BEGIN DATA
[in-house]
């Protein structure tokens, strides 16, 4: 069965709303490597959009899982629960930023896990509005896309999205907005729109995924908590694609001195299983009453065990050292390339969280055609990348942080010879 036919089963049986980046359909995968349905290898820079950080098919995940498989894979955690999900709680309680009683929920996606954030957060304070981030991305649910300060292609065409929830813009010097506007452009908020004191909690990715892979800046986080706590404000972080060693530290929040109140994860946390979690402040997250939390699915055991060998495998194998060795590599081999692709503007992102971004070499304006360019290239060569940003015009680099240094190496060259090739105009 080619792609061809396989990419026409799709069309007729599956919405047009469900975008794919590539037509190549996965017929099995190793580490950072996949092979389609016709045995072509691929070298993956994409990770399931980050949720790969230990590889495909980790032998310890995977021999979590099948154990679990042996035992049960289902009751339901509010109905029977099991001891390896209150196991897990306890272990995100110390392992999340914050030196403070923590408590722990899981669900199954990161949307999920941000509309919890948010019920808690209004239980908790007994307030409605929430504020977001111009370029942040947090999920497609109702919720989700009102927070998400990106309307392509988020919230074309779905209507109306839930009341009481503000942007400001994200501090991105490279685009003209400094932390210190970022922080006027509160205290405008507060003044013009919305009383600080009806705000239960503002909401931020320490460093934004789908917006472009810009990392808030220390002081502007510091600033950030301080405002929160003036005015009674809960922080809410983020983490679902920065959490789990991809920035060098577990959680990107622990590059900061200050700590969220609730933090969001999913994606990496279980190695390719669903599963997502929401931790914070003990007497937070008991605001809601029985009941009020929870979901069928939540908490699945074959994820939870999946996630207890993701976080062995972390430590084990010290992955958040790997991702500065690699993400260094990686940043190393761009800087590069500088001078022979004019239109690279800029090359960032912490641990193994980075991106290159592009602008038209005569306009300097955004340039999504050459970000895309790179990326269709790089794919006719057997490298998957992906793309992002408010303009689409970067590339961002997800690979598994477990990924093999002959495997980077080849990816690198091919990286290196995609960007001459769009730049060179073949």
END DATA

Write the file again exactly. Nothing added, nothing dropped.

[in-house]
């Protein structure tokens, strides 16, 4: 069965709303490597959009899982629960930023896990509005896309999205907005729109995924908590694609001195299983009453065990050292390339969280055609990348942080010879 036919089963049986980046359909995968349905290898820079950080098919995940498989894979955690999900709680309680009683929920996606954030957060304070981030991305649910300060292609065409929830813009010097506007452009908020004191909690990715892979800046986080706590404000972080060693530290929040109140994860946390979690402040997250939390699915055991060998495998194998060795590599081999692709503007992102971004070499304006360019290239060569940003015009680099240094190496060259090739105009 080619792609061809396989990419026409799709069309007729599956919405047009469900975008794919590539037509190549996965017929099995190793580490950072996949092979389609016709045995072509691929070298993956994409990770399931980050949720790969230990590889495909980790032998310890995977021999979590099948154990679990042996035992049960289902009751339901509010109905029977099991001891390896209150196991897990306890272990995100110390392992999340914050030196403070923590408590722990899981669900199954990161949307999920941000509309919890948010019920808690209004239980908790007994307030409605929430504020977001111009370029942040947090999920497609109702919720989700009102927070998400990106309307392509988020919230074309779905209507109306839930009341009481503000942007400001994200501090991105490279685009003209400094932390210190970022922080006027509160205290405008507060003044013009919305009383600080009806705000239960503002909401931020320490460093934004789908917006472009810009990392808030220390002081502007510091600033950030301080405002929160003036005015009674809960922080809410983020983490679902920065959490789990991809920035060098577990959680990107622990590059900061200050700590969220609730933090969001999913994606990496279980190695390719669903599963997502929401931790914070003990007497937070008991605001809601029985009941009020929870979901069928939540908490699945074959994820939870999946996630207890993701976080062995972390430590084990010290992955958040790997991702500065690699993400260094990686940043190393761009800087590069500088001078022979004019239109690279800029090359960032912490641990193994980075991106290159592009602008038209005569306009300097955004340039999504050459970000895309790179990326269709790089794919006719057997490298998957992906793309992002408010303009689409970067590339961002997800690979598994477990990924093999002959495997980077080849990816690198091919990286290196995609960007001459769009730049060179073949």